I’ve never had a first impression of a country quite like when I arrived in Senegal. Towering over the capital city of Dakar is the African Renaissance Monument, a 160-foot statue depicting a man rising triumphantly from a volcano with his outstretched arms wrapped around his wife and child. The monument, designed by a Senegalese artist but constructed by North Korean workers, is a symbol of Africa’s rise from centuries of intolerance and racism. It is set to be officially dedicated on December 12. Apparently, I got to Senegal a month too soon.
Like the Statue of Liberty and the Washington Monument, this bronze statue is sure to serve as a regular background in photos of smiling tourists for decades to come. The site has exhibition, multimedia, and conference rooms, and a top-floor viewing platform. And since Dakar is the westernmost point of Africa, it’s only a 7.5-hour plane ride from Washington D.C. now that South African Airways flies directly there.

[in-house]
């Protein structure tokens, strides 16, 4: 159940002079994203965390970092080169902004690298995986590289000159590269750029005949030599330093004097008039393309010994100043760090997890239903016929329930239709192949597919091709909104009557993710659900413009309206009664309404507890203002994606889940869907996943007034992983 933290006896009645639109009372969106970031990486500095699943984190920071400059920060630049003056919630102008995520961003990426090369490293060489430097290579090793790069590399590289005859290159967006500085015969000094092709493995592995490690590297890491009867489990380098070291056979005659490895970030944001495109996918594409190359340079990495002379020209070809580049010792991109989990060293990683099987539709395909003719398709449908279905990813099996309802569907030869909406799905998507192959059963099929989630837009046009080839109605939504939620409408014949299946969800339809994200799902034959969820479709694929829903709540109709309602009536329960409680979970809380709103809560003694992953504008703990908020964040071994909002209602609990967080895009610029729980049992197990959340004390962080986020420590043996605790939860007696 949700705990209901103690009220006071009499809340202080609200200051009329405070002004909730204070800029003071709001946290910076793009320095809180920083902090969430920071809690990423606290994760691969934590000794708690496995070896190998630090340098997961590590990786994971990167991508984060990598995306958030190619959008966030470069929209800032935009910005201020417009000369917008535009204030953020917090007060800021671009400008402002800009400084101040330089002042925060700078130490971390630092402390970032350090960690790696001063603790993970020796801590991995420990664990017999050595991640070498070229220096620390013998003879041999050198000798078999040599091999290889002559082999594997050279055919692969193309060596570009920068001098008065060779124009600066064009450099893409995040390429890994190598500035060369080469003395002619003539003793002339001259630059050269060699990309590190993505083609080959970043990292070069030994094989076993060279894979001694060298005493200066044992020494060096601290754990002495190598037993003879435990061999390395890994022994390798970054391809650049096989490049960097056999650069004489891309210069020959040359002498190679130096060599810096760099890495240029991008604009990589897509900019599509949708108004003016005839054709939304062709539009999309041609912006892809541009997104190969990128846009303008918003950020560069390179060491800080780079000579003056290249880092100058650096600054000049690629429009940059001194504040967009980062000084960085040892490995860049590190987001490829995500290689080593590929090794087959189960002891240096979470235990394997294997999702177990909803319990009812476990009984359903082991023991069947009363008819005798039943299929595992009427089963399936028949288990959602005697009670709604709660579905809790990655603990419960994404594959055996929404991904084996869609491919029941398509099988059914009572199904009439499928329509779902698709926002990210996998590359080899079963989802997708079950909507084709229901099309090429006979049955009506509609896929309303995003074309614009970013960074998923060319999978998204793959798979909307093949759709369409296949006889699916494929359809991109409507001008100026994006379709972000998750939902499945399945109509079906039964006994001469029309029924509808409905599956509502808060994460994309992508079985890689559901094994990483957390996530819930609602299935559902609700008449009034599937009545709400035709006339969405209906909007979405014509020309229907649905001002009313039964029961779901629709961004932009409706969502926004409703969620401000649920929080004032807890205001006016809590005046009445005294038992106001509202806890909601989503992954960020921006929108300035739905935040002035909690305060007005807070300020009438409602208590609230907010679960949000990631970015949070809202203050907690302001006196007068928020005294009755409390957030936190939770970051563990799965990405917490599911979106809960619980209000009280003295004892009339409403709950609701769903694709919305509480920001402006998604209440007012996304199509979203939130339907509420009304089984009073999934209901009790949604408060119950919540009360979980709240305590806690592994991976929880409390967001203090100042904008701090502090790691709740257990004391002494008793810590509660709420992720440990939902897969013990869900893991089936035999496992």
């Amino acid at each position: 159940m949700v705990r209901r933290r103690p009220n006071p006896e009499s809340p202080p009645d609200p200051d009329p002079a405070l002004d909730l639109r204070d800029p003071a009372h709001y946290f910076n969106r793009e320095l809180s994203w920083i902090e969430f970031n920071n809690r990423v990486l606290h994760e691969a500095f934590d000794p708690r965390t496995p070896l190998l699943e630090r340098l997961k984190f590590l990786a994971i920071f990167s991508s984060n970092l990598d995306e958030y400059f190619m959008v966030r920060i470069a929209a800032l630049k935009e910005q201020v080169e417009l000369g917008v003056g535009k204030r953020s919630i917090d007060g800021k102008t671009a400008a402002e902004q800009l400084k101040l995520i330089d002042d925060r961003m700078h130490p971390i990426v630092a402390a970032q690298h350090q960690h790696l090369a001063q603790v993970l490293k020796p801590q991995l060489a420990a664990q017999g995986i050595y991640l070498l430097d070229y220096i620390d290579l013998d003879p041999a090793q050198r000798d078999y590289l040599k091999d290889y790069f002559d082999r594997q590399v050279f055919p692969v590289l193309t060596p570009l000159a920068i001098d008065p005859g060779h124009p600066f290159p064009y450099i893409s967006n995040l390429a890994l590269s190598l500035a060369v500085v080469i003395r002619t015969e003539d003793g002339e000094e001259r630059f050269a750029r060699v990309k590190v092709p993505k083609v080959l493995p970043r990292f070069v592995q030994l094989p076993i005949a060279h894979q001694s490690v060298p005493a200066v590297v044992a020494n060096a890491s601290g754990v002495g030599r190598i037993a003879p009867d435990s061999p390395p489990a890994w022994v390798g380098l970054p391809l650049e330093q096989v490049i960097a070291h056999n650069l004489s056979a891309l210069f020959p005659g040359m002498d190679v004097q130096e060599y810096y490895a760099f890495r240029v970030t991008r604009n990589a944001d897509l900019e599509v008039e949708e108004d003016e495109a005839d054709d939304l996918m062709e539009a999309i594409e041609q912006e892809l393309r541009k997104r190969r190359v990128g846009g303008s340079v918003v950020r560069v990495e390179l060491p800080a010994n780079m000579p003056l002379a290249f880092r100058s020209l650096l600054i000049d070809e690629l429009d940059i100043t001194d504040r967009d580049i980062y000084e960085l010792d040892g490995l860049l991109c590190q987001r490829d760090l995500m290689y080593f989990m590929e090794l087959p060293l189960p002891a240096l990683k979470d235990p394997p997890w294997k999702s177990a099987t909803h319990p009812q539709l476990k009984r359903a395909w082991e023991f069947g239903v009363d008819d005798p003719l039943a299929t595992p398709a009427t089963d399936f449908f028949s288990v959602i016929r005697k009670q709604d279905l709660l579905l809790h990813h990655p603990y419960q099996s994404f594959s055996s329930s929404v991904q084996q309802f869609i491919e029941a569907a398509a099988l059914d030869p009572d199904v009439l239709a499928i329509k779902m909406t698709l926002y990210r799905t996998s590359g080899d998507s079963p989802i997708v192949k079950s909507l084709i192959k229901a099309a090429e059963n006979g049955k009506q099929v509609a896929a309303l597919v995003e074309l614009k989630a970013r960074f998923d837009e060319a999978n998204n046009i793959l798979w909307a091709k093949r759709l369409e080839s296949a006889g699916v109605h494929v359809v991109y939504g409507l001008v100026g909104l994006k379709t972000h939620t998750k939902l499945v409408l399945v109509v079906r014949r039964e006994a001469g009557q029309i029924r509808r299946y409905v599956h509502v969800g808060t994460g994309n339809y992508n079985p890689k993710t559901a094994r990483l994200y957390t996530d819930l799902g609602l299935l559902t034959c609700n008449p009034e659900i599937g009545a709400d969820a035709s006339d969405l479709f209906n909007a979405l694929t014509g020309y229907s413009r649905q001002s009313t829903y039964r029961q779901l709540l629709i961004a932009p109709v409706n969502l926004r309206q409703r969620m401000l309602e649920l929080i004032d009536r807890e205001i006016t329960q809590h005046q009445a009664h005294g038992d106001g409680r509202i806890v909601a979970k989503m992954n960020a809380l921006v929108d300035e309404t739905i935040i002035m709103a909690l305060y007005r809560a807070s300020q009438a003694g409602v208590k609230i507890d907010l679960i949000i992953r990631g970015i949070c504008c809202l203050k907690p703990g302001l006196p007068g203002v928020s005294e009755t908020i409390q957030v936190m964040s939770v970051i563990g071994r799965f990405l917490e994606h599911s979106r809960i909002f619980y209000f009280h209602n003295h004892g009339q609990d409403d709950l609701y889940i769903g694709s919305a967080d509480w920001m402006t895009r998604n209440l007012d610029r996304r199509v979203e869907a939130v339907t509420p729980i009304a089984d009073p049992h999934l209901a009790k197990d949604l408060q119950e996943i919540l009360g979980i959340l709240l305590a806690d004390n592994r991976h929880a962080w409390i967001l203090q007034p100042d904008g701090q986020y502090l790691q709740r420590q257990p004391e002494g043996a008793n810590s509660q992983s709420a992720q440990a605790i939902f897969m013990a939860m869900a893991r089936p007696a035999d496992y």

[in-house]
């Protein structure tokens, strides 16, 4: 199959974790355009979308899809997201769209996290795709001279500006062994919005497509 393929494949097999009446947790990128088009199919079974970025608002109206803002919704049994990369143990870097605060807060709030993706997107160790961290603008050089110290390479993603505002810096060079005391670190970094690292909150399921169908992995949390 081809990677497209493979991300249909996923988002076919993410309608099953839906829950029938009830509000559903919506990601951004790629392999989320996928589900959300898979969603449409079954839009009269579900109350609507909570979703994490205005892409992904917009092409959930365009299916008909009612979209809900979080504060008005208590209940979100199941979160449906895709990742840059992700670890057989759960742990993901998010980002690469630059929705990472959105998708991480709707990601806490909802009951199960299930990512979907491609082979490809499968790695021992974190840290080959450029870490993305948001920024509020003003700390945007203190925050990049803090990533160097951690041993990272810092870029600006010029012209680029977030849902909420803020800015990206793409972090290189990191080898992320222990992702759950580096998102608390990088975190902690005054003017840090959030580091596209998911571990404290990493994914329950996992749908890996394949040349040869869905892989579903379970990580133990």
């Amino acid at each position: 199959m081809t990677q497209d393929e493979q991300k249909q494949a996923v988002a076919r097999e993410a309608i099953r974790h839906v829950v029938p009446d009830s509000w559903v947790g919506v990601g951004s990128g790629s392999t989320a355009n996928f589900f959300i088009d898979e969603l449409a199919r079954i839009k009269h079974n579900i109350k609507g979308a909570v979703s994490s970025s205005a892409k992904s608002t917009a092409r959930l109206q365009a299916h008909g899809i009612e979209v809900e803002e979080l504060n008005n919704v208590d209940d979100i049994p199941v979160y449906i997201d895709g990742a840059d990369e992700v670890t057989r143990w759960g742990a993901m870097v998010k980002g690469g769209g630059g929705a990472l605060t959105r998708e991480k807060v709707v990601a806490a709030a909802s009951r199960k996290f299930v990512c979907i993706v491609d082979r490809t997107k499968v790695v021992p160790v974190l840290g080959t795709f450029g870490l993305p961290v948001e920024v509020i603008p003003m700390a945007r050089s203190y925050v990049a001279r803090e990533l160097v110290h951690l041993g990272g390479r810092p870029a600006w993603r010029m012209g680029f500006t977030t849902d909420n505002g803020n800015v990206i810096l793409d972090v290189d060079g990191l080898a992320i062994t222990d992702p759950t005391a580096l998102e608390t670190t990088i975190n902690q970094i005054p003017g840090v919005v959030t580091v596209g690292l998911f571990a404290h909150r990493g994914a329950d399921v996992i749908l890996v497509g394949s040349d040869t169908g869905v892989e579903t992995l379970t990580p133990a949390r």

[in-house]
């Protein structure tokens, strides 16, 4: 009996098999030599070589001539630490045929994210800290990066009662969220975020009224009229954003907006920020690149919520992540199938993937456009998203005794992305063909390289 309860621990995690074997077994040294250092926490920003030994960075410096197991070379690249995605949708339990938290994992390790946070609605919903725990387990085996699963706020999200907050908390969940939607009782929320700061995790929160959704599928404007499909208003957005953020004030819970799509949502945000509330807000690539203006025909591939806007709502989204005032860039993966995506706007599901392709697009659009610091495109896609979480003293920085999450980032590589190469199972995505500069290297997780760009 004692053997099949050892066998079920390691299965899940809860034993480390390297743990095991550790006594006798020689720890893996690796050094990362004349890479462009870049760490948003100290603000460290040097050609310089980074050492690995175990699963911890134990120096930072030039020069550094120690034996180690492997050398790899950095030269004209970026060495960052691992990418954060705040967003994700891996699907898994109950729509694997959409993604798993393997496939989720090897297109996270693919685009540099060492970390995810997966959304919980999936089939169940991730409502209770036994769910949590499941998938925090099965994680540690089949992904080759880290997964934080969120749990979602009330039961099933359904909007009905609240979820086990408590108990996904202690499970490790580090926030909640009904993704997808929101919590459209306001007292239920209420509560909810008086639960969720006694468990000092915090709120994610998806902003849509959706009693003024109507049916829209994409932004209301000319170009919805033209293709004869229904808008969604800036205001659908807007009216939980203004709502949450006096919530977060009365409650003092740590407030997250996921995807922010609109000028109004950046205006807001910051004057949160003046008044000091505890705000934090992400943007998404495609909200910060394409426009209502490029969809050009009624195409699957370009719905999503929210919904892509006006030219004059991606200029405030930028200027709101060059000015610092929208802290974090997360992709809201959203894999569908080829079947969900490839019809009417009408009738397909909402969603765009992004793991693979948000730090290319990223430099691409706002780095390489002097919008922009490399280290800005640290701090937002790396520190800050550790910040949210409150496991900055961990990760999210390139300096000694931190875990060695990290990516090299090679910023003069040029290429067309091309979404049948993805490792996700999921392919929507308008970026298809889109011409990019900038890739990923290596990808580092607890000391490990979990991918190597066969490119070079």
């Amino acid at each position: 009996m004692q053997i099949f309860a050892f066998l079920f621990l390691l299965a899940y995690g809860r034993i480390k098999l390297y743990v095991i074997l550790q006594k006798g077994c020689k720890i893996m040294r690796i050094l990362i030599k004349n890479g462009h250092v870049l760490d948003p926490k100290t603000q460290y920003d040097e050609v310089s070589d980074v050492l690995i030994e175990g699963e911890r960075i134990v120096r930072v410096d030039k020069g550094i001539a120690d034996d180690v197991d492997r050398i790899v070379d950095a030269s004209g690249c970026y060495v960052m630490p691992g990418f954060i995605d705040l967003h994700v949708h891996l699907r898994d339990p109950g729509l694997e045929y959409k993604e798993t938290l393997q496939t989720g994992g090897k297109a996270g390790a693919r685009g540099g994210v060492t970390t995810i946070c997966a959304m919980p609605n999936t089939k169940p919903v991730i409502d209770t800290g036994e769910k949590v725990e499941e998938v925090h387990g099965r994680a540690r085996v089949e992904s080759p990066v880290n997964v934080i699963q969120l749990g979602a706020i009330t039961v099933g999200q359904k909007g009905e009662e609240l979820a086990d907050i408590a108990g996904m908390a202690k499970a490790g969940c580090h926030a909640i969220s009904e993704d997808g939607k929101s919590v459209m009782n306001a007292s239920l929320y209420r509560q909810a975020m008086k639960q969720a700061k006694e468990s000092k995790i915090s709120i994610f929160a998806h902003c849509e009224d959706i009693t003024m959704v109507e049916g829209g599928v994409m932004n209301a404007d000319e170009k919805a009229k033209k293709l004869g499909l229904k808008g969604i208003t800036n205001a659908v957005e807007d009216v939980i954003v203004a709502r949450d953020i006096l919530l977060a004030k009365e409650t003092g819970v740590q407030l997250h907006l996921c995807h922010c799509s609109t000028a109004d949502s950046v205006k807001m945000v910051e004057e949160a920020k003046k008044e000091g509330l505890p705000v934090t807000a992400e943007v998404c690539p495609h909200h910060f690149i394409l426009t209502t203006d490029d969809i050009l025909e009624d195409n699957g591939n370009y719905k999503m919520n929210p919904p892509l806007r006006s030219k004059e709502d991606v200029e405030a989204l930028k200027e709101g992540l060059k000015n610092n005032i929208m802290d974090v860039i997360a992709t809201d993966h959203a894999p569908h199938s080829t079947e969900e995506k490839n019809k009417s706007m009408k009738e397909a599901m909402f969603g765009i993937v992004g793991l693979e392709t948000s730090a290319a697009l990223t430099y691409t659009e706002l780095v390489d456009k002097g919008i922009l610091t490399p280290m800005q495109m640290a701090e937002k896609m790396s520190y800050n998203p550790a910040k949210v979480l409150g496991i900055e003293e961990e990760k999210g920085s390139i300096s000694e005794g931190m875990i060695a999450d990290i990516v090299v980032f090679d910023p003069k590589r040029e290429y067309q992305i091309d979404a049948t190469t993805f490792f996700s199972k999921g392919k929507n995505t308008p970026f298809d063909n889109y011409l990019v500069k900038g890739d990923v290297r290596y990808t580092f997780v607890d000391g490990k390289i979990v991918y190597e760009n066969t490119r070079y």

But there is criticism. Some Senegalese have complained of its communist-era design. Muslims, who make up the vast majority of Senegal’s population, take issue because of Islamic prohibitions on representations of the human form. Others say that the £17 million ($28 million) could have been used for more important things, like helping the poor. Worst of all, Senegal’s president, Abdoulaye Wade, insists that he deserves 35 percent of tourist revenue it brings in due to “intellectual rights.” Oh, and Senegal doesn’t have a volcano.
The critics make good points, but what’s done is done and come December 12, tourists and residents alike will have the world’s latest and well-meaning statue to admire. And with a new airport on the way, along with the potential for South Africa-to-U.S. visitors dropping by, Senegal and its residents should benefit from this new addition to the Dakar cityscape for years to come.
Editor’s note: The statue was unveiled later than the date provided when this article was researched.
An interesting conversation about love and marriage.